“One Hundred Years of Lynching:” Coming to Terms With America’s Violent Past

Nogueraby guest blogger Pedro A. Noguera, Ph. D

When I moved back to NY in 2000, one of the first things I did with my children was to take them to visit the Museum of Natural History. I had always enjoyed visiting the museum when I was a kid and I thought they would, too. When we arrived, the lines were longer than I expected and I thought perhaps we should take a walk in Central Park instead.

However, across the street from the museum I saw a sign for an exhibit at the New York Historical Society (NYHS) that read: “Without Sanctuary: One Hundred Years of Lynching.” For obvious reasons, the sign caught my eye and I suggested that we go to check it out.

Although I was born and raised in NY, it was my first visit to the NYHS, and I was struck by the grandeur of the space. However, what I found even more compelling than the space was the message about the exhibit. On display was a collection of artifacts and images related to America’s practice of vigilante justice. It included pictures of lynchings from throughout the country, and most disturbingly body parts (fingers and toes seemed to be most common) and hair from those who had been lynched that had been kept as memorabilia by individuals who had witnessed, or perhaps even partaken in a lynching. There were also news articles and flyers describing the crimes purportedly committed by the victims.

As we walked through the exhibit, I tried to explain to my two children, ages 9 and 10, how to make sense of what they were seeing. They were disturbed by what they saw but at the same time engrossed, despite the fact that it was a text-heavy exhibit.

When we came across the now iconic photograph of the lynching that occurred in Marion, Indiana in 1930, the last known lynching to occur in a northern state and the lynching that served as the basis for the song “Strange Fruit” made famous by jazz singer Billie Holiday, my son Antonio asked me:

“Why are the White people in the picture smiling?”

He had a point. Even more disturbing than the two battered Black bodies which hung limp from the trees, were the faces of the men and women in the White lynch mob who looked on with apparent satisfaction and glee.

I explained that the people in the crowd were so filled with hate that they thought what they were doing was right. I went on to explain that he had nothing to fear because lynchings no longer occur in this country.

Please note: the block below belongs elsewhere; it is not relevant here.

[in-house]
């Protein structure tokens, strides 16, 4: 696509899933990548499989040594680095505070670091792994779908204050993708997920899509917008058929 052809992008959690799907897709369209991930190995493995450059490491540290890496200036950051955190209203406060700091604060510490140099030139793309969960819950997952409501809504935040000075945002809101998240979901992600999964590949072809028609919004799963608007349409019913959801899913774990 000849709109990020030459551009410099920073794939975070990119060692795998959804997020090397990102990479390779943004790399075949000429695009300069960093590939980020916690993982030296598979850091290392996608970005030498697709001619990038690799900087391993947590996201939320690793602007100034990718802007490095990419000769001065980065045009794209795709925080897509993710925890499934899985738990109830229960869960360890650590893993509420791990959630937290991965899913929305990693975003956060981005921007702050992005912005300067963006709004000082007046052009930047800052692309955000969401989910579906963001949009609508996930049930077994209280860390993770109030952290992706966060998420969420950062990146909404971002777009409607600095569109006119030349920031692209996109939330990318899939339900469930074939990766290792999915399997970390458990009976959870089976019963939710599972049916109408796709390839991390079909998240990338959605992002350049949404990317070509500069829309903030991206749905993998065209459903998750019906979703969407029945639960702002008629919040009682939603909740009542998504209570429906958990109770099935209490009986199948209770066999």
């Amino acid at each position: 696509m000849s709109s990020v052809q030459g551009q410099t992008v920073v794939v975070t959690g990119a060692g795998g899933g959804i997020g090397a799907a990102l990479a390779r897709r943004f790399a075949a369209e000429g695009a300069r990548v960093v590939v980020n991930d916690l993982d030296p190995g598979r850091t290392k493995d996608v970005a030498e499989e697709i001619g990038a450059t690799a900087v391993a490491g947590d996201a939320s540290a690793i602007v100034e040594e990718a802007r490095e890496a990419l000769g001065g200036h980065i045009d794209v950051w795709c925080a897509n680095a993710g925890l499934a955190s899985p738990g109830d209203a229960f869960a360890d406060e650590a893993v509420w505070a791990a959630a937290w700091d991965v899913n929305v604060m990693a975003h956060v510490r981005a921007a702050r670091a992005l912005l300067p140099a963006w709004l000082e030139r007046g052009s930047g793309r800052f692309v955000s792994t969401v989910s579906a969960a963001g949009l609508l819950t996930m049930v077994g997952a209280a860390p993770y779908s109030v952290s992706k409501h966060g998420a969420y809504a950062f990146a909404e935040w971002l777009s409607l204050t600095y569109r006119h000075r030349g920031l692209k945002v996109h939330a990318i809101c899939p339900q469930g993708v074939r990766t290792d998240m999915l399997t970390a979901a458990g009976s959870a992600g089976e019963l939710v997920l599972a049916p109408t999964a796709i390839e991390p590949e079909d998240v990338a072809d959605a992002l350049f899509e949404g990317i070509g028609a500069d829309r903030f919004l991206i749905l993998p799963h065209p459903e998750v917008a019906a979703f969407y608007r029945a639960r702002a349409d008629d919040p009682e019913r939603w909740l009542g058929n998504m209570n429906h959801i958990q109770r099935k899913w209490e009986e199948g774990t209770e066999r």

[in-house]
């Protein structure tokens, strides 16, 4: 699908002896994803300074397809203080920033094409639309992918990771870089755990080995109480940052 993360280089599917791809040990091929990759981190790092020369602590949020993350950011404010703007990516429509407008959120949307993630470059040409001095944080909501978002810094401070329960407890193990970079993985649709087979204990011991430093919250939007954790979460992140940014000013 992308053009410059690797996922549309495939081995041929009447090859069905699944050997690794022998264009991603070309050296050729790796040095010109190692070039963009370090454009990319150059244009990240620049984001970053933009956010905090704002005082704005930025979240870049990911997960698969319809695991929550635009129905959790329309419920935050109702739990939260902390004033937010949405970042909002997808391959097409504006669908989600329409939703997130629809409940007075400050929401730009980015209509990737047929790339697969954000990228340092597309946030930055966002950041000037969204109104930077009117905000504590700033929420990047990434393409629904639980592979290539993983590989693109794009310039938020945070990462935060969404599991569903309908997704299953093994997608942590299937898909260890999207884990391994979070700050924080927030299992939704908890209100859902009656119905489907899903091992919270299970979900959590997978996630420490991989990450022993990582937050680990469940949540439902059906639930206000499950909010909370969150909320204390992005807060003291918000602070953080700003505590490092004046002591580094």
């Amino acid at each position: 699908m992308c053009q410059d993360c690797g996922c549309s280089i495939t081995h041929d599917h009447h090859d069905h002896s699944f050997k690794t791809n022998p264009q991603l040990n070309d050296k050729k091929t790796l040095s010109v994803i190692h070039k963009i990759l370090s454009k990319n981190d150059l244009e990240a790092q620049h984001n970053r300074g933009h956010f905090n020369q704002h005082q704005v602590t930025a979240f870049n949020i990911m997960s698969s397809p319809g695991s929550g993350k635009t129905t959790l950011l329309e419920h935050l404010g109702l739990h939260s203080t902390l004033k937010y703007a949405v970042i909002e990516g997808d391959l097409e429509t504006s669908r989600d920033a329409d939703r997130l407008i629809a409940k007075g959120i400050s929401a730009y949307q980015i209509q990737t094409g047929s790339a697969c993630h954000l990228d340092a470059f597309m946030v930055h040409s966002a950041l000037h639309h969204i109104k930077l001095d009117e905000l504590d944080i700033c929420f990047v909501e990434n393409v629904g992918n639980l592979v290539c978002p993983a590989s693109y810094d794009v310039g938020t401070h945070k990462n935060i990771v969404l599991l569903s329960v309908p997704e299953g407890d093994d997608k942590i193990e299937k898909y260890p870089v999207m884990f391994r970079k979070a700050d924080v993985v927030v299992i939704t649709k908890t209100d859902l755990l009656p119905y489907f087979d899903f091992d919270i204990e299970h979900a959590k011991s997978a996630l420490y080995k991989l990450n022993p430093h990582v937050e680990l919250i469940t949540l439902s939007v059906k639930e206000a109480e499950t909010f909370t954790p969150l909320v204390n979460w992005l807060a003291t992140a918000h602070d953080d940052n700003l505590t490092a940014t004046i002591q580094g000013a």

This seemed to bring him some relief until we got to the end of the exhibit that featured photos of an electric chair and gas chamber. The accompanying text explained that while lynchings had stopped, large numbers of people (most of them Black) are executed each year in states that allow the death penalty.

By then, we all needed a walk in the park to reflect on what we had seen. We were shaken and affected by what we had seen, and as we discussed the images, I asked my wife if our kids were too young to be exposed to such violence. We agreed that they had already seen more violence in some of the movies they had seen and video games they played. We also agreed that they needed to understand the history of this country.

Understanding America’s history of racial violence is clearly only part of what one needs to know to appreciate who we are as a nation, but we knew that they had already gotten lots of the other parts—the celebration of great presidents, inventors, generals and patriots. As children of color living in the US, we knew they needed to know much more.

In fact, all children do if we are to make genuine progress in the journey toward racial justice.


Pedro Noguera is a Distinguished Professor of Education in the Graduate School of Education and Information Sciences at UCLA. His research focuses on the ways in which schools are influenced by social and economic conditions, as well as by demographic trends in local, regional and global contexts. He is the author of eleven books and over 200 articles and monographs. He serves on the boards of numerous national and local organizations and appears as a regular commentator on educational issues on CNN, MSNBC, National Public Radio, and other national news outlets. Prior to joining the faculty at UCLA he served as a tenured professor and holder of endowed chairs at New York University (2003 – 2015) Harvard University (2000 – 2003) and the University of California, Berkeley (1990 – 2000). From 2009 – 2012 he served as a Trustee for the State University of New York (SUNY) as an appointee of the Governor. In 2014 he was elected to the National Academy of Education. Noguera recently received awards from the Center for the Advanced Study of the Behavioral Sciences, from the National Association of Secondary Principals, and from the McSilver Institute at NYU for his research and advocacy efforts aimed at fighting poverty.

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